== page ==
Leather clothes, shoes and handbags can mildew and allow mold growth when the moisture and heat levels are too high in a closet or storage area. It is important to remove mildew as soon as possible before the growth permanently damages leather surfaces.
How to Remove Mold and Mildew from Leather in 4 Steps
Step One: Head Outside
It only takes one spore to start a mildew colony. So, when you discover a mildew covered item it is essential to prevent the spread of spores from one area to another.
Always take the mildewed leather items outside for the initial cleaning.
Use a soft bristled brush or a dry clean cloth to brush away the spores. If the items were stored in any type of paper storage boxes, discard those right away. If the mildewed leather items were stored in fabric storage containers or hanging bags, they should be washed in hot water and dried at high heat to kill the mildew spores. Plastic storage containers should be cleaned with a solution of chlorine bleach and water and allowed to air dry in the sun.
The closet or area where the mildewed items were stored should be emptied completely of all items and vacuumed thoroughly. Then the walls (and floor if not carpeted) should be wiped down with a chlorine bleach/water solution. Allow the area to dry completely before using again.
Step Two: Soap it Up
In a small plastic container or bucket, mix a solution of a mild detergent or leather saddle soap and warm water.
Use a clean cloth or sponge and wipe down all leather and faux leather surface (don't forget the inside of shoes). Use a separate cloth dipped in plain water to wipe away any soapy residue.
Hang any leather clothes on a sturdy hanger or place items on a flat surface to air dry. Do not place near direct heat or in the sun.
It is helpful to have a fan circulating air to speed drying.
Step Three: Kill the Spores
In a clean container, mix equal parts plain cool water and rubbing alcohol (isopropyl alcohol). Use a clean white cloth dipped in the mixture to wipe down the leather. For shoes, use a cotton swab to reach crevices and difficult to reach trimmed areas.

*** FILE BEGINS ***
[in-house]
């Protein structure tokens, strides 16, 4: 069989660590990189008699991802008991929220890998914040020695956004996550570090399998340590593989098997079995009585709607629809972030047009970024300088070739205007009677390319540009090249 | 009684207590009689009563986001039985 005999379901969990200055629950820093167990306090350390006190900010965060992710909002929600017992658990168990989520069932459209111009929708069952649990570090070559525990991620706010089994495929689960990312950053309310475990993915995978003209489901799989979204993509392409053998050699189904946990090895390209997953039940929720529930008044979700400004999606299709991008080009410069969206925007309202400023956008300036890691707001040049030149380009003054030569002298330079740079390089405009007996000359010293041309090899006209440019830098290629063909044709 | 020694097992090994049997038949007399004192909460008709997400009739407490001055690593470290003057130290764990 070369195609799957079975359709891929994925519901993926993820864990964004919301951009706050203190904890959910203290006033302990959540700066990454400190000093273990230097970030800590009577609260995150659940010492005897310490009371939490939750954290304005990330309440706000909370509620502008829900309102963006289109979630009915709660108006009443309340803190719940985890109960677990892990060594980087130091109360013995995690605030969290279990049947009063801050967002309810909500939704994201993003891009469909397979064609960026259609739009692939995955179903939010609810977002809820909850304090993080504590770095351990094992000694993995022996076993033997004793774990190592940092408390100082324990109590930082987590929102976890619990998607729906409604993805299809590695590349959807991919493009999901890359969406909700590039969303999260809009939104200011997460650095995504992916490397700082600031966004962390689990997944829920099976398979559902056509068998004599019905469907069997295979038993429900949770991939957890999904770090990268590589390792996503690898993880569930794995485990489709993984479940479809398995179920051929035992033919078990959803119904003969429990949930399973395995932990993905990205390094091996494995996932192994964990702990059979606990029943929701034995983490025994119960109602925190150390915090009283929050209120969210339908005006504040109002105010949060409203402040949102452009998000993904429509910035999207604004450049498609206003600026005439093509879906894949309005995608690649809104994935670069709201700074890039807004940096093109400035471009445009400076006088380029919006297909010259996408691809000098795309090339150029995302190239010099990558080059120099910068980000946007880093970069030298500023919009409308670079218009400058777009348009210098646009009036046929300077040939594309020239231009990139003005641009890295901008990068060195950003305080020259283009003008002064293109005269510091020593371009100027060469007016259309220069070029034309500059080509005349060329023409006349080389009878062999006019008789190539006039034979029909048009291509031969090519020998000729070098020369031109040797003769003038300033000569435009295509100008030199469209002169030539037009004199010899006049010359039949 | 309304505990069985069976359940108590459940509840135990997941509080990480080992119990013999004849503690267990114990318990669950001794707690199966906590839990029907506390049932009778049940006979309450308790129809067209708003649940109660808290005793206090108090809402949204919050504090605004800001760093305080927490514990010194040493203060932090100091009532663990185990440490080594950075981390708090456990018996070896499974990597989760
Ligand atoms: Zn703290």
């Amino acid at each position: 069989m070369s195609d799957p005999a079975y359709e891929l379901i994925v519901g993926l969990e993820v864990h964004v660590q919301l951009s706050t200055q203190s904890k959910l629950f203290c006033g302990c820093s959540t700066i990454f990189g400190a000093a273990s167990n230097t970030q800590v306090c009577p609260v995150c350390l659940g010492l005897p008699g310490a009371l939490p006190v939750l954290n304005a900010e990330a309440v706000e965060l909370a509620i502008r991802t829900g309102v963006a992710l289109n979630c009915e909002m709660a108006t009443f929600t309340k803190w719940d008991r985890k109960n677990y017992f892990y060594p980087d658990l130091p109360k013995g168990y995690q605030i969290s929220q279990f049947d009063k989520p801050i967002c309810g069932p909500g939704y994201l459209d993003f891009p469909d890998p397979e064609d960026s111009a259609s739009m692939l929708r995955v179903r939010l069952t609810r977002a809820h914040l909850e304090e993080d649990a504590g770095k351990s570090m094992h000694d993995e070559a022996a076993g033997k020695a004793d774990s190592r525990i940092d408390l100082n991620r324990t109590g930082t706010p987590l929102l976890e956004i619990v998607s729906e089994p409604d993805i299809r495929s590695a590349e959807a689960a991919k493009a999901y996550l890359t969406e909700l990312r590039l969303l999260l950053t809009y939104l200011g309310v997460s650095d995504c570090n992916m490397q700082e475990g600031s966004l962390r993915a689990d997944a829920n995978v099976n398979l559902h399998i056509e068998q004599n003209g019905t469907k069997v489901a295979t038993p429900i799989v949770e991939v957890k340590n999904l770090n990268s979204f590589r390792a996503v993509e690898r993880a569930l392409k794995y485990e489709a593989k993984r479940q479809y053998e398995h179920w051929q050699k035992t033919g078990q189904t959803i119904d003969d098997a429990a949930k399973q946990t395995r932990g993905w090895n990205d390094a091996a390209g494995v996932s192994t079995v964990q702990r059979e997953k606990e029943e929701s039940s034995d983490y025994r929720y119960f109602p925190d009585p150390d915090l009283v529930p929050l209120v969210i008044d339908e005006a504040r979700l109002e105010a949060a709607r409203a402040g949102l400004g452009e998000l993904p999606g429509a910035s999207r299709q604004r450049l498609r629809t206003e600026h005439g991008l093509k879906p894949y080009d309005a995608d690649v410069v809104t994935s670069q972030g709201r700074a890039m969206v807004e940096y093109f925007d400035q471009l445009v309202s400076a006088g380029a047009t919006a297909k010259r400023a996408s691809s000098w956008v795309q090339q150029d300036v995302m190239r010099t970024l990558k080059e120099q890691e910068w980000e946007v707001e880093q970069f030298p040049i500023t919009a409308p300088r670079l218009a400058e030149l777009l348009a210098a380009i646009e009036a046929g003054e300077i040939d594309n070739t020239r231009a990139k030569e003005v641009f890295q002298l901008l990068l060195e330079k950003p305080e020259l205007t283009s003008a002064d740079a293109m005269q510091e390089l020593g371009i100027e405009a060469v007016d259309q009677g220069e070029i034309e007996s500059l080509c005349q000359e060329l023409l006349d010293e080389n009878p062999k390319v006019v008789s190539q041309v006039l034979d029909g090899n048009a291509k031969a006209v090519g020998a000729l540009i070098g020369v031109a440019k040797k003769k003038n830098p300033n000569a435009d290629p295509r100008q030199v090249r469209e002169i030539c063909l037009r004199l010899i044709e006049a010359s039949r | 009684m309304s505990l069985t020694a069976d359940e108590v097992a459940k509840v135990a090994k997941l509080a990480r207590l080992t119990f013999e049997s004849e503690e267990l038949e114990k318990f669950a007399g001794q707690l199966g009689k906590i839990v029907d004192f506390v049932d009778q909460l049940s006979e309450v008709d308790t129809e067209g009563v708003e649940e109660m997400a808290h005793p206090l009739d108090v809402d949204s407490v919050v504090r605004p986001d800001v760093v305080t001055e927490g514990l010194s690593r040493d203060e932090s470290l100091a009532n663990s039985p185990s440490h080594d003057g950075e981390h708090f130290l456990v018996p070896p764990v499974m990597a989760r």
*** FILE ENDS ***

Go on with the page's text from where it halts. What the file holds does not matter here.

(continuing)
Finish with a wipe down with a clean cloth dipped in plain water. Allow the items to air dry again. For shoes and boots, it may be helpful to stuff them with plain white paper to help them hold their shape. Don't use newsprint or you may have ink on your socks and feet later!
Step Four: Recondition the Leather
Leather is a natural product with oils that must be maintained or the surface may crack. Once the leather item is completely dry use a leather conditioner to return the finish to a supple touch. Leather conditioners are sold in cleaning sections of mass merchandisers or can be purchased online. Follow the product instructions for use.
If the leather item has a removable fabric lining, follow these tips to remove any mildew stains. If the lining can not be removed, follow Steps One, Two and Three listed above. After the lining is completely dry, treat any dark spots using a solution of oxygen-based bleach and water.
In a non-metallic container, mix 2 tablespoons of dry oxygen bleach (OxiClean or OxiBrite are brand names) with 2 cups water. Sponge the stained areas with the solution and allow to work for at least 30 minutes or longer and then sponge with a clean white cloth dipped in plain water. Allow to air dry. Be careful not to splash the solution directly on the leather because it can harm the leather finish. Repeat until any discoloration is removed.
If you can detect a mildew odor after the leather items have been cleaned, the best solution is fresh air and some sunshine. This will help remove odors. You can also tuck a dry odor absorbing product or a box of baking soda into a plastic container and add the cleaned leather items that smell musty. Leave the container sealed for a week or so the odors can be absorbed.
How to Prevent Mildew Growth on Leather
The key to preventing mildew growth on leather goods is to control the temperature, air flow and humidity where these items are stored and keeping everything as clean as possible. Mildew is a mold that loves natural products as a food source. Any leather that is stored with a bit of a food stain or mud is a target for mildew growth. Never store a soiled item.
In addition to reducing moisture in your home by using a dehumidifier, waterproofing foundations and damp areas and increasing air circulation, you can keep leather goods from becoming mildewed by inspecting them often. Twice a year when you switch wardrobes with the season, remove leather articles from their storage space and take them to a well-lit area for a close inspection.
If you suspect mildew problems, use a mildew inhibitor in storage areas. Silica gel can be purchased in hardware stores or online to absorb moisture from the air.